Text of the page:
In this paper, we propose an unsupervised learning framework in which a generative network reconstructs fast dynamic MRI from golden-angle radial lines in k-space, also called spokes. To reconstruct a single image, we feed one realization of low-dimensional latent variables to a generative artificial neural network. A nonuniform fast Fourier transform111https://github.com/marchdf/python-nufft (NuFFT) is then applied to the output of the generative network and simulates the MRI measurement process . Inspired by deep image priors [ulyanov2018deep], we fit the simulated measurements to the real measurements. The fit is controlled by adjusting the weights of the generative network until the Euclidean loss between the simulated and real measurements is minimized; this fitting process is referred to as the learning stage.
In the context of dynamic MRI, we extend the fitting process in such a way that the weights of the network are learned by taking simultaneously into consideration the joint collection of all acquisitions, which yields time-independent weights. Time dependence is recovered by controlling the latent variables. Given some temporal interval, we synthesize two independent random realizations of low-dimensional latent variables and associate one to the initial and one to the final bound of the interval. Timestamped contributions to learning are obtained by taking as ground-truth the real measurements acquired over a quasi-instantaneous observation period (say, five spokes), while we let the activation of the generative network be the intermediate realization of the latent variables obtained by linear interpolation of the two latent endpoints. This approach allows us to impose and exploit temporal dependencies in the latent space.
In short, the action of our generative model is to map the manifold of latent variables onto a manifold of dynamic images. Importantly, our approach is purely unsupervised; moreover, priors are imposed only indirectly, arising from the mere structure of a convolutional network. We demonstrate the performance of our generative network by comparing its reconstructions to those obtained from CS algorithms [feng2014golden, feng2016xd].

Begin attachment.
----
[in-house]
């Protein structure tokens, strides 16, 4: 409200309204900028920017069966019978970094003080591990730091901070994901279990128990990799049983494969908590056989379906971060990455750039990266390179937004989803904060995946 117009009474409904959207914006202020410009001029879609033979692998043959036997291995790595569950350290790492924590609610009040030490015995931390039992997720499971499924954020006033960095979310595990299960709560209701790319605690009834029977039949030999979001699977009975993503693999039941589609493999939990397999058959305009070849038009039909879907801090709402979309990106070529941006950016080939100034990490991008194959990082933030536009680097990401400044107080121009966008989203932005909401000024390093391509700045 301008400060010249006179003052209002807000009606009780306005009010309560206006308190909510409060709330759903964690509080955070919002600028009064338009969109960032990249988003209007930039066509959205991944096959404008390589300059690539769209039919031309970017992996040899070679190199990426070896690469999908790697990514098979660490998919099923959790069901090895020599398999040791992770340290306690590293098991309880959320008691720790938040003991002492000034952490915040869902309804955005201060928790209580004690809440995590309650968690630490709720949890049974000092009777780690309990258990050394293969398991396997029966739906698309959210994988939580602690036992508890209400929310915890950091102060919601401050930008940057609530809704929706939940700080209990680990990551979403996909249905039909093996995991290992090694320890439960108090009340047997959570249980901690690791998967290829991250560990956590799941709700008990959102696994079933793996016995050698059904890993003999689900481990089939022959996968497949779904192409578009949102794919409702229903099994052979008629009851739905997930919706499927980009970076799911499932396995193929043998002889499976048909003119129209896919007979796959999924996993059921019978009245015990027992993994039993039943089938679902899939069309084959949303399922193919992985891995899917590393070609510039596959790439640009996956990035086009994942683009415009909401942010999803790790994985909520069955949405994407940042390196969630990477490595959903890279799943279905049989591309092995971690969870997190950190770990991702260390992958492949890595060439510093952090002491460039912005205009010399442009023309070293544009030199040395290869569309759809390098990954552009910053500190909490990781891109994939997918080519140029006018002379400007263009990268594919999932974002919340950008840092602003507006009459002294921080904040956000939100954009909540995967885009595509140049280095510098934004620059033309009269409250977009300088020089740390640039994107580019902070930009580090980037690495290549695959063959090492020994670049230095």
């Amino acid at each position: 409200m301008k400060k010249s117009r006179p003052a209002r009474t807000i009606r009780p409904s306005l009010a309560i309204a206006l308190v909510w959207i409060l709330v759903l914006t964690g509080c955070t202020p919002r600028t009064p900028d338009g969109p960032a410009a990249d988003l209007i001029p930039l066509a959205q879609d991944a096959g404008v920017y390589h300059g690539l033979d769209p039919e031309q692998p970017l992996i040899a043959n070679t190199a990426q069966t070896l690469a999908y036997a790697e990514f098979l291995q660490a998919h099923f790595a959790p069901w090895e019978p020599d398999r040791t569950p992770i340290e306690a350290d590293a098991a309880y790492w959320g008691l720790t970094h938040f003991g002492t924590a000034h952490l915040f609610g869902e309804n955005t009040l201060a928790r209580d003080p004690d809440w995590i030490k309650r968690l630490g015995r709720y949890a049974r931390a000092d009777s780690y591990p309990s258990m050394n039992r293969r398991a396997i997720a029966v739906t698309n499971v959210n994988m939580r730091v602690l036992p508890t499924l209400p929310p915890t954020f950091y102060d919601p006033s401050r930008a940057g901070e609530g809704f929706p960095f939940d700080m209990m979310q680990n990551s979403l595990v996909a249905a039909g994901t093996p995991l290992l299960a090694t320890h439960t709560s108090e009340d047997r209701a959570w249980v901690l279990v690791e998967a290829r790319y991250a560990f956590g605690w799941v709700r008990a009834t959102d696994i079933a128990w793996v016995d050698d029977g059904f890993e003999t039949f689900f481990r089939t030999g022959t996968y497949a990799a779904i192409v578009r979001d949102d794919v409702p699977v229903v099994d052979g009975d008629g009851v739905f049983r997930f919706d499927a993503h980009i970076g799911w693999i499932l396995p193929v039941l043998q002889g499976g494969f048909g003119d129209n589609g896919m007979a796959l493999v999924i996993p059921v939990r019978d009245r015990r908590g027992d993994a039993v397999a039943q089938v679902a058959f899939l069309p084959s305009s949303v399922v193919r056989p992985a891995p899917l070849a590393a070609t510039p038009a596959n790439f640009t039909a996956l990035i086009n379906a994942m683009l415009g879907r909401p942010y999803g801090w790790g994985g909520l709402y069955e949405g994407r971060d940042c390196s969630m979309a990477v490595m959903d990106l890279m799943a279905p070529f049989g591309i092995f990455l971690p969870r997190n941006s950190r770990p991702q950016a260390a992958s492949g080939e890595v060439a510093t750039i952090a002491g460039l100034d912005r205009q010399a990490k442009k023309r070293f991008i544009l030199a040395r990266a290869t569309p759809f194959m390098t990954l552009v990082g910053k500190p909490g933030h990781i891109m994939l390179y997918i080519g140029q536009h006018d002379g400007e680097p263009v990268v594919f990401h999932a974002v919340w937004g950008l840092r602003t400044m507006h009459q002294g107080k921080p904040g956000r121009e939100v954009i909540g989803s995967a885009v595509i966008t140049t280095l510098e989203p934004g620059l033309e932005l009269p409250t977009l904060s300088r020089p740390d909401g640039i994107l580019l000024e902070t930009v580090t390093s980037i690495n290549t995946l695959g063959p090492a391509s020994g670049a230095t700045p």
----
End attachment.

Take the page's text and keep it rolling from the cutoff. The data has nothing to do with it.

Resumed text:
Deep image priors have been introduced in [ulyanov2018deep]. They capitalize on the structure of convolutional artificial neural networks to adjust priors to the data, thus avoiding the limitations and pitfalls of hand-crafted priors. They have been deployed in [yazdanpanah2019non] to build an unsupervised learning scheme for accelerated MRI; but, contrarily to ours, the task addressed therein is static. Other researchers have used deep image priors to reconstruct positron emission tomography images, albeit again in a non-dynamic fashion [gong2018pet].
Let be the Radon transform of the complex-valued continuously defined image , so that
where and are the spatial and angular Radon arguments, respectively, and where
is a unit vector in thedirection. Moreover, let denote the one-dimensional continuous Fourier transform that follows the convention
at spatial pulsation
, otherwise known as a coordinate in k-space. Then, our conceptual model of non-Cartesian MRI is the concatenated linear transform
which maps a two-dimensional static image onto its measurements at continuously defined direction and pulsation . Mathematically, is invertible because so are and . Consequently, provided we know for every direction and every pulsation , we can in principle recover the value of at every spatial argument .
Unfortunately, can be known in practice only at finitely many discrete directions and pulsations. This discretization, which amounts to modeling MRI by a NuFFT, makes the discrete transform an unfaithful surrogate of our conceptual model, in particular because of aliasing concerns, and also because the discrete version is no more invertible.